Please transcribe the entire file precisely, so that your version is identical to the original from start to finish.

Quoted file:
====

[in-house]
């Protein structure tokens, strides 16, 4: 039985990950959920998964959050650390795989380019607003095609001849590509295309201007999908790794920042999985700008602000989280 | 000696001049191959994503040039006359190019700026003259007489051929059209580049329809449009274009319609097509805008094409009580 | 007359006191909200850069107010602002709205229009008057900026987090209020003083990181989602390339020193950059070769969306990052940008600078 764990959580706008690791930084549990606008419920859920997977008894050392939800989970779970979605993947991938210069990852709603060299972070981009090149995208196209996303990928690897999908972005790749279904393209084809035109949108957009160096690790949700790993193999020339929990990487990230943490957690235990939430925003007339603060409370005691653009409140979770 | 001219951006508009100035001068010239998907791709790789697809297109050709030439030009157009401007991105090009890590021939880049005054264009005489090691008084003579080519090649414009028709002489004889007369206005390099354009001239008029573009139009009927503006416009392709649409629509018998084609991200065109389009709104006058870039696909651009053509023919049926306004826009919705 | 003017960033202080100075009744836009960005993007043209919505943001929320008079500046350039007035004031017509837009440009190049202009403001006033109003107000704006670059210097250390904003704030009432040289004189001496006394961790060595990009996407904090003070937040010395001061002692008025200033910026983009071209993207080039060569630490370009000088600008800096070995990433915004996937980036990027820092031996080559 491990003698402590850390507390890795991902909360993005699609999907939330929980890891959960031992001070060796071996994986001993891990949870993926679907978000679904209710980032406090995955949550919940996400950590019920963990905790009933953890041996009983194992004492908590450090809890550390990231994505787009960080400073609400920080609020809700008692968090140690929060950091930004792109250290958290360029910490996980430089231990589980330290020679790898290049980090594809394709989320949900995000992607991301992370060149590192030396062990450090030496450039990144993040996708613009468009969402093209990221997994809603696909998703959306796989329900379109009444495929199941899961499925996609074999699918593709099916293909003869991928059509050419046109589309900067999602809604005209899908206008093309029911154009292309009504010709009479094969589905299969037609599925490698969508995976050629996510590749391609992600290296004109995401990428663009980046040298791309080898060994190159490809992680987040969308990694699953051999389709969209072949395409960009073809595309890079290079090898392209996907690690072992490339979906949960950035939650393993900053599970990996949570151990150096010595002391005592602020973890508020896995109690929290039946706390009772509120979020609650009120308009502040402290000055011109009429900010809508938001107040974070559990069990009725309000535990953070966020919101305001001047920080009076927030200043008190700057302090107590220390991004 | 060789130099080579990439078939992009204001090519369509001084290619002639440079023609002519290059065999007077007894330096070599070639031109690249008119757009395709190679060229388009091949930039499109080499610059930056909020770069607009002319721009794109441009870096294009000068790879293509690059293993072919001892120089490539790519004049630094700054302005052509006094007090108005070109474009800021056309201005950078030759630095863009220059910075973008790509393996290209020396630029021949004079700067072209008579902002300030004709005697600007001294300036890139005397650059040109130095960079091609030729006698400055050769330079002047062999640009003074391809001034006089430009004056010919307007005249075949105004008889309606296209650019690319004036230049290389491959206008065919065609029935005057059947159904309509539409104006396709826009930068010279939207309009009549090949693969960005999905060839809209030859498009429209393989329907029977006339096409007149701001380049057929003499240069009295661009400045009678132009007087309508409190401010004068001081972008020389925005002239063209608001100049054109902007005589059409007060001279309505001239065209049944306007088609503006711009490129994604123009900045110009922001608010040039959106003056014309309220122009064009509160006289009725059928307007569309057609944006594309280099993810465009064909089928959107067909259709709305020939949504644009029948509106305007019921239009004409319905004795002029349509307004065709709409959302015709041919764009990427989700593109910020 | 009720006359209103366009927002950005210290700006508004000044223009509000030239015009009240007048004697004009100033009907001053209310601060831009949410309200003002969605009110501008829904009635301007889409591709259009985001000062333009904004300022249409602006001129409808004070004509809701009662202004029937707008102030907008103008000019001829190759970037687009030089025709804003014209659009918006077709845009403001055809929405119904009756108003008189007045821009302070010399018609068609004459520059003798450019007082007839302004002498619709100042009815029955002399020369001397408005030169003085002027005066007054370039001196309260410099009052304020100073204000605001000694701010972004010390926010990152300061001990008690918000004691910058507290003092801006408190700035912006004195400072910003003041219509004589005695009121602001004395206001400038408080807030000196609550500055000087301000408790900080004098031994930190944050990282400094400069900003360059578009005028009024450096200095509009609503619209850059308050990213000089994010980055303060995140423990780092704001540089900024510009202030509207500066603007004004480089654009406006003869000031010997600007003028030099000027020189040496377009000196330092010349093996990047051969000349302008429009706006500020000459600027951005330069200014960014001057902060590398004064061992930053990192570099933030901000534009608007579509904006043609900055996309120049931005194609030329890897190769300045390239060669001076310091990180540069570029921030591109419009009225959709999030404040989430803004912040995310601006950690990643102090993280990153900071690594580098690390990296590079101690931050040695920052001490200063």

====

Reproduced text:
[in-house]
């Protein structure tokens, strides 16, 4: 039985990950959920998964959050650390795989380019607003095609001849590509295309201007999908790794920042999985700008602000989280 | 000696001049191959994503040039006359190019700026003259007489051929059209580049329809449009274009319609097509805008094409009580 | 007359006191909200850069107010602002709205229009008057900026987090209020003083990181989602390339020193950059070769969306990052940008600078 764990959580706008690791930084549990606008419920859920997977008894050392939800989970779970979605993947991938210069990852709603060299972070981009090149995208196209996303990928690897999908972005790749279904393209084809035109949108957009160096690790949700790993193999020339929990990487990230943490957690235990939430925003007339603060409370005691653009409140979770 | 001219951006508009100035001068010239998907791709790789697809297109050709030439030009157009401007991105090009890590021939880049005054264009005489090691008084003579080519090649414009028709002489004889007369206005390099354009001239008029573009139009009927503006416009392709649409629509018998084609991200065109389009709104006058870039696909651009053509023919049926306004826009919705 | 003017960033202080100075009744836009960005993007043209919505943001929320008079500046350039007035004031017509837009440009190049202009403001006033109003107000704006670059210097250390904003704030009432040289004189001496006394961790060595990009996407904090003070937040010395001061002692008025200033910026983009071209993207080039060569630490370009000088600008800096070995990433915004996937980036990027820092031996080559 491990003698402590850390507390890795991902909360993005699609999907939330929980890891959960031992001070060796071996994986001993891990949870993926679907978000679904209710980032406090995955949550919940996400950590019920963990905790009933953890041996009983194992004492908590450090809890550390990231994505787009960080400073609400920080609020809700008692968090140690929060950091930004792109250290958290360029910490996980430089231990589980330290020679790898290049980090594809394709989320949900995000992607991301992370060149590192030396062990450090030496450039990144993040996708613009468009969402093209990221997994809603696909998703959306796989329900379109009444495929199941899961499925996609074999699918593709099916293909003869991928059509050419046109589309900067999602809604005209899908206008093309029911154009292309009504010709009479094969589905299969037609599925490698969508995976050629996510590749391609992600290296004109995401990428663009980046040298791309080898060994190159490809992680987040969308990694699953051999389709969209072949395409960009073809595309890079290079090898392209996907690690072992490339979906949960950035939650393993900053599970990996949570151990150096010595002391005592602020973890508020896995109690929290039946706390009772509120979020609650009120308009502040402290000055011109009429900010809508938001107040974070559990069990009725309000535990953070966020919101305001001047920080009076927030200043008190700057302090107590220390991004 | 060789130099080579990439078939992009204001090519369509001084290619002639440079023609002519290059065999007077007894330096070599070639031109690249008119757009395709190679060229388009091949930039499109080499610059930056909020770069607009002319721009794109441009870096294009000068790879293509690059293993072919001892120089490539790519004049630094700054302005052509006094007090108005070109474009800021056309201005950078030759630095863009220059910075973008790509393996290209020396630029021949004079700067072209008579902002300030004709005697600007001294300036890139005397650059040109130095960079091609030729006698400055050769330079002047062999640009003074391809001034006089430009004056010919307007005249075949105004008889309606296209650019690319004036230049290389491959206008065919065609029935005057059947159904309509539409104006396709826009930068010279939207309009009549090949693969960005999905060839809209030859498009429209393989329907029977006339096409007149701001380049057929003499240069009295661009400045009678132009007087309508409190401010004068001081972008020389925005002239063209608001100049054109902007005589059409007060001279309505001239065209049944306007088609503006711009490129994604123009900045110009922001608010040039959106003056014309309220122009064009509160006289009725059928307007569309057609944006594309280099993810465009064909089928959107067909259709709305020939949504644009029948509106305007019921239009004409319905004795002029349509307004065709709409959302015709041919764009990427989700593109910020 | 009720006359209103366009927002950005210290700006508004000044223009509000030239015009009240007048004697004009100033009907001053209310601060831009949410309200003002969605009110501008829904009635301007889409591709259009985001000062333009904004300022249409602006001129409808004070004509809701009662202004029937707008102030907008103008000019001829190759970037687009030089025709804003014209659009918006077709845009403001055809929405119904009756108003008189007045821009302070010399018609068609004459520059003798450019007082007839302004002498619709100042009815029955002399020369001397408005030169003085002027005066007054370039001196309260410099009052304020100073204000605001000694701010972004010390926010990152300061001990008690918000004691910058507290003092801006408190700035912006004195400072910003003041219509004589005695009121602001004395206001400038408080807030000196609550500055000087301000408790900080004098031994930190944050990282400094400069900003360059578009005028009024450096200095509009609503619209850059308050990213000089994010980055303060995140423990780092704001540089900024510009202030509207500066603007004004480089654009406006003869000031010997600007003028030099000027020189040496377009000196330092010349093996990047051969000349302008429009706006500020000459600027951005330069200014960014001057902060590398004064061992930053990192570099933030901000534009608007579509904006043609900055996309120049931005194609030329890897190769300045390239060669001076310091990180540069570029921030591109419009009225959709999030404040989430803004912040995310601006950690990643102090993280990153900071690594580098690390990296590079101690931050040695920052001490200063």